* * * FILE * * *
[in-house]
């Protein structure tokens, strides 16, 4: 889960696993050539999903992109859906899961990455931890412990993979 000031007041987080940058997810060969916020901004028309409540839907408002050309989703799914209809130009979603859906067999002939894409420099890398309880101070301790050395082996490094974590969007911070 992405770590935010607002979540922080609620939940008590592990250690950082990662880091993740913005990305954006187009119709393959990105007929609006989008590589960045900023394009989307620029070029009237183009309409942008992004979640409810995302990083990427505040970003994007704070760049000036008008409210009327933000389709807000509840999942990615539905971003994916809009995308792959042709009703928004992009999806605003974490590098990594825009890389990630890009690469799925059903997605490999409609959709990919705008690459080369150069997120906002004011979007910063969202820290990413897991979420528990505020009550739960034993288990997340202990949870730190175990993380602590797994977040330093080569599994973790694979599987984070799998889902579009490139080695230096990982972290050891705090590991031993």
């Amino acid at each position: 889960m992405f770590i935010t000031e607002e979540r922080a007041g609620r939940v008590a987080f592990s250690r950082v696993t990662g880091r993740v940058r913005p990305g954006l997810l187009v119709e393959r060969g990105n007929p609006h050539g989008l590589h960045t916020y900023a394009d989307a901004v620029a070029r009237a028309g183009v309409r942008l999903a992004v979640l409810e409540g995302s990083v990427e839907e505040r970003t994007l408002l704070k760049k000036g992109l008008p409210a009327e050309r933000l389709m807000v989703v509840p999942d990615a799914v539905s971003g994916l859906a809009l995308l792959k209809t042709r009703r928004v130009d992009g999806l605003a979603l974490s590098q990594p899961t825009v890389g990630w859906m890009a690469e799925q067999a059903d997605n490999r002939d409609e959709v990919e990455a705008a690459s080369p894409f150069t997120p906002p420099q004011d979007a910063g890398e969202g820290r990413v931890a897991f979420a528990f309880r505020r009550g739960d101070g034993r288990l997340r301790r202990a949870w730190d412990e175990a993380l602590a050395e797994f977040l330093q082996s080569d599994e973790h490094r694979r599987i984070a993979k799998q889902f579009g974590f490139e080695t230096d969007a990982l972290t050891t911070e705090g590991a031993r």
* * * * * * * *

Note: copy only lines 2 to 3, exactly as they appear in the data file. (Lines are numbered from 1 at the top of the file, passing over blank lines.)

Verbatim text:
């Protein structure tokens, strides 16, 4: 889960696993050539999903992109859906899961990455931890412990993979 000031007041987080940058997810060969916020901004028309409540839907408002050309989703799914209809130009979603859906067999002939894409420099890398309880101070301790050395082996490094974590969007911070 992405770590935010607002979540922080609620939940008590592990250690950082990662880091993740913005990305954006187009119709393959990105007929609006989008590589960045900023394009989307620029070029009237183009309409942008992004979640409810995302990083990427505040970003994007704070760049000036008008409210009327933000389709807000509840999942990615539905971003994916809009995308792959042709009703928004992009999806605003974490590098990594825009890389990630890009690469799925059903997605490999409609959709990919705008690459080369150069997120906002004011979007910063969202820290990413897991979420528990505020009550739960034993288990997340202990949870730190175990993380602590797994977040330093080569599994973790694979599987984070799998889902579009490139080695230096990982972290050891705090590991031993």
């Amino acid at each position: 889960m992405f770590i935010t000031e607002e979540r922080a007041g609620r939940v008590a987080f592990s250690r950082v696993t990662g880091r993740v940058r913005p990305g954006l997810l187009v119709e393959r060969g990105n007929p609006h050539g989008l590589h960045t916020y900023a394009d989307a901004v620029a070029r009237a028309g183009v309409r942008l999903a992004v979640l409810e409540g995302s990083v990427e839907e505040r970003t994007l408002l704070k760049k000036g992109l008008p409210a009327e050309r933000l389709m807000v989703v509840p999942d990615a799914v539905s971003g994916l859906a809009l995308l792959k209809t042709r009703r928004v130009d992009g999806l605003a979603l974490s590098q990594p899961t825009v890389g990630w859906m890009a690469e799925q067999a059903d997605n490999r002939d409609e959709v990919e990455a705008a690459s080369p894409f150069t997120p906002p420099q004011d979007a910063g890398e969202g820290r990413v931890a897991f979420a528990f309880r505020r009550g739960d101070g034993r288990l997340r301790r202990a949870w730190d412990e175990a993380l602590a050395e797994f977040l330093q082996s080569d599994e973790h490094r694979r599987i984070a993979k799998q889902f579009g974590f490139e080695t230096d969007a990982l972290t050891t911070e705090g590991a031993r």